Fixed mortgage rates resumed their climb after a one-week pause after the Federal Reserve left unchanged the size of its program to reduce rates by buying home-loan securities.

The average 30-year rate rose to 5.42% Thursday, from 5.38% a week earlier, Freddie Mac said.

Mortgage rates climbed along with Treasury yields through late May and early June on investor concern that a greater supply of U.S. debt being sold to fund federal spending would fuel inflation.

In February through April, the central bank's purchases of mortgage bonds guaranteed by Fannie Mae, Freddie Mac and Ginnie Mae brought down the yields on those securities, allowing lenders to reduce rates on new loans and still sell them at a profit.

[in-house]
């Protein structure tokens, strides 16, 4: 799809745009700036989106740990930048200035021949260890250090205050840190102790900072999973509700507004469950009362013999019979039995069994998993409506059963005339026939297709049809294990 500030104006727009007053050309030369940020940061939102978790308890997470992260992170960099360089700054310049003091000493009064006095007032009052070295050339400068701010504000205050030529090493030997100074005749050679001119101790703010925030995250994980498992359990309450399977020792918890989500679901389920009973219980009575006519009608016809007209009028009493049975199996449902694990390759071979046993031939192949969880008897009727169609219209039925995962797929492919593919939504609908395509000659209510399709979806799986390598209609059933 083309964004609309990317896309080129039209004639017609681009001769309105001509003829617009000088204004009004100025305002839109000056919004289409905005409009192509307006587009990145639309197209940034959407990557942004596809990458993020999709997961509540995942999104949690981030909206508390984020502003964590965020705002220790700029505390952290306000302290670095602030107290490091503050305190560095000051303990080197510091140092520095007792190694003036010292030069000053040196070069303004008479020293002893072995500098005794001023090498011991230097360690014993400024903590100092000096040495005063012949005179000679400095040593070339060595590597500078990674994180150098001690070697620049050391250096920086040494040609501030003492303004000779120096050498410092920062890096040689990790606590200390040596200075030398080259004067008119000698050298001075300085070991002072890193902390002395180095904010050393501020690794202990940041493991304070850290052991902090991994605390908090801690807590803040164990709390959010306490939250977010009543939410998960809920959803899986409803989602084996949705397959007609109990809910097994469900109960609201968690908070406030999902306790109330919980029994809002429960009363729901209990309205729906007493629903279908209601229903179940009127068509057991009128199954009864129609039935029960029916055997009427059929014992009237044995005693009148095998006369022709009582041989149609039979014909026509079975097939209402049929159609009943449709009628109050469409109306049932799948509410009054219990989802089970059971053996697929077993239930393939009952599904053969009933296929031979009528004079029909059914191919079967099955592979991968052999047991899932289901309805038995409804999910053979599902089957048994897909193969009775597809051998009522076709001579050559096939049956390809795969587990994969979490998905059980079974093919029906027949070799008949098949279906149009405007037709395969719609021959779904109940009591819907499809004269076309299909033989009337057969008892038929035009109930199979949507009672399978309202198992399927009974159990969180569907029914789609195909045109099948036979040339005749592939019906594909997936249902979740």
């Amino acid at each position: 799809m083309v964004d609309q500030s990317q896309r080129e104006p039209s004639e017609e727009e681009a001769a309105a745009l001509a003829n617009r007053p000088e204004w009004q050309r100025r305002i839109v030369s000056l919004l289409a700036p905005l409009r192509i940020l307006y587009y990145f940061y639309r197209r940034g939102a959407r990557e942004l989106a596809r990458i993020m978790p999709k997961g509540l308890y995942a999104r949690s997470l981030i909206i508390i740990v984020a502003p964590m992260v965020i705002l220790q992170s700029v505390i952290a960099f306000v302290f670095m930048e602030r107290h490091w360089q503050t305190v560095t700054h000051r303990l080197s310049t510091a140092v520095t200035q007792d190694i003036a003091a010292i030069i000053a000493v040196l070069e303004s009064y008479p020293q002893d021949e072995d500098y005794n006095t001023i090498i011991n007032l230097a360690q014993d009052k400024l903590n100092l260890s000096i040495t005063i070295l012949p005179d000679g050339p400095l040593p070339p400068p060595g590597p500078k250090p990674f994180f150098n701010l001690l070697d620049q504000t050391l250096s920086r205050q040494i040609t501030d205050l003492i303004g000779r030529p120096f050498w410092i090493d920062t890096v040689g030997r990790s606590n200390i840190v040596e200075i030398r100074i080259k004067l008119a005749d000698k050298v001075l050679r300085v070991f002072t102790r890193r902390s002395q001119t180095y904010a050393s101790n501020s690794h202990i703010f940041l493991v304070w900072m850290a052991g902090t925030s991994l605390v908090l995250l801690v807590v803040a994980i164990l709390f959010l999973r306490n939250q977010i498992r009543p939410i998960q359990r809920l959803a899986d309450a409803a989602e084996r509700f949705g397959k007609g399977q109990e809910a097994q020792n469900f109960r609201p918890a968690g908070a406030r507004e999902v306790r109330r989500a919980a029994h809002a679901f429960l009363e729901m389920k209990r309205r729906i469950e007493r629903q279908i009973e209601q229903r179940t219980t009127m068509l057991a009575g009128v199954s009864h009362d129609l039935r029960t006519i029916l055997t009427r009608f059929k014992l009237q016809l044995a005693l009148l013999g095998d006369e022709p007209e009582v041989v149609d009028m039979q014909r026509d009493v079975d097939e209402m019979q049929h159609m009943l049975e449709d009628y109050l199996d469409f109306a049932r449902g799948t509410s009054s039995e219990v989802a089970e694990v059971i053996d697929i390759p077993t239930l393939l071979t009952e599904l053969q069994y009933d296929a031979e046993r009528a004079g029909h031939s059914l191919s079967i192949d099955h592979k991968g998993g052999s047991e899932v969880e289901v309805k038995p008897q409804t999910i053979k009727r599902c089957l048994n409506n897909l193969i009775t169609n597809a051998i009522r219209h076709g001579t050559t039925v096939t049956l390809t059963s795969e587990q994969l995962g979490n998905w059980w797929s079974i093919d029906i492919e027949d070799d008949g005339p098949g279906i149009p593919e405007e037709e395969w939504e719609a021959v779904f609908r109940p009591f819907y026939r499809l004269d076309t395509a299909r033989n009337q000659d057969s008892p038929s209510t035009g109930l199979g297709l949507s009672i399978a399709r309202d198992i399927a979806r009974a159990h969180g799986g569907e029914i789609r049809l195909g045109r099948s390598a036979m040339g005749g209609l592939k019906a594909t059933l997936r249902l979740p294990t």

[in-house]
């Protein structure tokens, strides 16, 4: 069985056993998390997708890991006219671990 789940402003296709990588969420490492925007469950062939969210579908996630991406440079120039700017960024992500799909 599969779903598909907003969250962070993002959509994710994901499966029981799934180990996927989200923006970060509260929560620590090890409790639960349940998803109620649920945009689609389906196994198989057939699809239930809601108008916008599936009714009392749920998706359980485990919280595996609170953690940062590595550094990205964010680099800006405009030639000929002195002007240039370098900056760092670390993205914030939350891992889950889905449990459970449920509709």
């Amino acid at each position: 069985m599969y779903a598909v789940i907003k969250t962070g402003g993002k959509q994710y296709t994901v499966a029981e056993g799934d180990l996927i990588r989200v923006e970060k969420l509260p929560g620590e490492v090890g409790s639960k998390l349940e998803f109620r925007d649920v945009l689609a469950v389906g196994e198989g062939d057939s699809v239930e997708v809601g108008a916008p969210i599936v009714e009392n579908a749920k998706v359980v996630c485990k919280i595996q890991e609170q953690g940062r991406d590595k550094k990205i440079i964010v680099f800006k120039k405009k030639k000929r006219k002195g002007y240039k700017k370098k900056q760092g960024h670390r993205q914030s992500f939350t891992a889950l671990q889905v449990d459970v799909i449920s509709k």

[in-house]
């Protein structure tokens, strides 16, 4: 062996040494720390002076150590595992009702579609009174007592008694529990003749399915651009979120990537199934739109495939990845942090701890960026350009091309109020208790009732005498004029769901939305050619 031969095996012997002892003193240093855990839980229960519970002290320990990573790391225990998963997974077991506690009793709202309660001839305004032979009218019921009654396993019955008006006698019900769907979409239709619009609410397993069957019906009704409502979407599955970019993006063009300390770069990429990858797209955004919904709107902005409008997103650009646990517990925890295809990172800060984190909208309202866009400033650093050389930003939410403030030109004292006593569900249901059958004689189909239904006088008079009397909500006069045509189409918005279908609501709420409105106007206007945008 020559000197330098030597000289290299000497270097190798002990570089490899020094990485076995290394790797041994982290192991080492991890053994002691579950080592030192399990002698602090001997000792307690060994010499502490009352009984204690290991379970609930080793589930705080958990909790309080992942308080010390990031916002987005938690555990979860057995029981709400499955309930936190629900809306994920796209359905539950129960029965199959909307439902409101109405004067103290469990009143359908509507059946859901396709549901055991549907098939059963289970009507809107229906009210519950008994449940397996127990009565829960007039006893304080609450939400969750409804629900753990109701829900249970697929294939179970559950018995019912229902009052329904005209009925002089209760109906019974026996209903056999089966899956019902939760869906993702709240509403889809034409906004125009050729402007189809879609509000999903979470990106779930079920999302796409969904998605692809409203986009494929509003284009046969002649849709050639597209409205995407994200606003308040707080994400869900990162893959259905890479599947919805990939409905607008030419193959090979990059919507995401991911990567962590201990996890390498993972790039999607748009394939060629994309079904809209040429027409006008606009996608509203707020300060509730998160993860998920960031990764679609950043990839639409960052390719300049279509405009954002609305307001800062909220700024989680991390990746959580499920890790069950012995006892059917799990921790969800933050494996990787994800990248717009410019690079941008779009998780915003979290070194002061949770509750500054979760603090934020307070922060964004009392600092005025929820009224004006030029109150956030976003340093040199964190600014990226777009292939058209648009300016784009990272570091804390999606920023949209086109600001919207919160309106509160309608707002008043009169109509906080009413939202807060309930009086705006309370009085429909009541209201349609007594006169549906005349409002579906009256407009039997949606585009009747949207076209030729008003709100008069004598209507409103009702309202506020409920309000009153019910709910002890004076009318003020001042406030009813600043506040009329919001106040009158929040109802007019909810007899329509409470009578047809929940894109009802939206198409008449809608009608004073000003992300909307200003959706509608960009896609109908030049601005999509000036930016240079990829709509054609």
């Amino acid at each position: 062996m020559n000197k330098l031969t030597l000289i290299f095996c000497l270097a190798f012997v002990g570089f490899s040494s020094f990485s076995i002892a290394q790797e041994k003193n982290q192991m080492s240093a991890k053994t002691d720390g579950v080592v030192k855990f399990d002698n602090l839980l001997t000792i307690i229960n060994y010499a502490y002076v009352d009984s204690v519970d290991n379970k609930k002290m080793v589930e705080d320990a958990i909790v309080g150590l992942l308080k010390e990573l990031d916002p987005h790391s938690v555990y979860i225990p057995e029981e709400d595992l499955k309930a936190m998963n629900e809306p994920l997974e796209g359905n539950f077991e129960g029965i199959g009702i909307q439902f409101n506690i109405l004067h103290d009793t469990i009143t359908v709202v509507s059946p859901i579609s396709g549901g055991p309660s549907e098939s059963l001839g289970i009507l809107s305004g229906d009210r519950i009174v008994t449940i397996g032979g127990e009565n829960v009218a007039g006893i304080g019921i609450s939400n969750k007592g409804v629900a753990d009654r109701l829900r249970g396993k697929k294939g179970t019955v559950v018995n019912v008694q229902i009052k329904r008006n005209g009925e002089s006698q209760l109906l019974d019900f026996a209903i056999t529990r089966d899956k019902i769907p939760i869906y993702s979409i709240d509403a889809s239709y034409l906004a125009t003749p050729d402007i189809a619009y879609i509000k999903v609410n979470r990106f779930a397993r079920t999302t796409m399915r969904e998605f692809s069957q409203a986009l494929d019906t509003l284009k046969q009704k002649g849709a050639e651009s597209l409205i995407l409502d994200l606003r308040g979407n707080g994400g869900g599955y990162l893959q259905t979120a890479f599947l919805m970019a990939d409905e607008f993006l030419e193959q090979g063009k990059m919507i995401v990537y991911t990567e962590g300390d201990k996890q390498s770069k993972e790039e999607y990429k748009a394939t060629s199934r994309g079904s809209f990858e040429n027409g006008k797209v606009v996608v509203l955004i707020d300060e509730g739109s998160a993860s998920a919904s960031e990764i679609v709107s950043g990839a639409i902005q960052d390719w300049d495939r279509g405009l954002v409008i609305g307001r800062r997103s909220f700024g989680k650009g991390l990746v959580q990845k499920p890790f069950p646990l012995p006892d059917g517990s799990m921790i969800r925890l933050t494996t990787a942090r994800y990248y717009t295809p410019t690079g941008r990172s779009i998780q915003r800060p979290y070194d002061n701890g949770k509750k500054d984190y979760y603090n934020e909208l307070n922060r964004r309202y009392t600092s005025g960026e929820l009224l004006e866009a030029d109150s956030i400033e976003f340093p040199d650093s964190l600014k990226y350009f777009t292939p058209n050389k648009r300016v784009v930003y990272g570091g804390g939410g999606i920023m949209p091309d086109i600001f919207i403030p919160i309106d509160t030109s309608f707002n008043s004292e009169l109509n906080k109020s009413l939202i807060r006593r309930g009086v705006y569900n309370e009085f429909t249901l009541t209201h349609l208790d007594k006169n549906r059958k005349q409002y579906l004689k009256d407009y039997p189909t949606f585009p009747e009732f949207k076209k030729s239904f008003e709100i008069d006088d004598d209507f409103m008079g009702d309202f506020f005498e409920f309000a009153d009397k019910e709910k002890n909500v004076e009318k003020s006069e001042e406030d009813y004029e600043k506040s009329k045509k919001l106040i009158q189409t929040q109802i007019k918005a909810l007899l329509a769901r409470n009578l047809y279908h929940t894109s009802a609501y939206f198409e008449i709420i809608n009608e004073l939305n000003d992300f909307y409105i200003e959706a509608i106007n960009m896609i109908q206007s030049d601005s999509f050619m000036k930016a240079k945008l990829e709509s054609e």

On Wednesday the Fed left the size of its mortgage-backed securities buying program intact. The plan also includes the purchase of up to $300 billion of Treasury securities.

The Federal Open Market Committee "will continue to evaluate the timing and overall amounts of its purchases of securities in light of the evolving economic outlook and conditions in financial markets," it said Wednesday.

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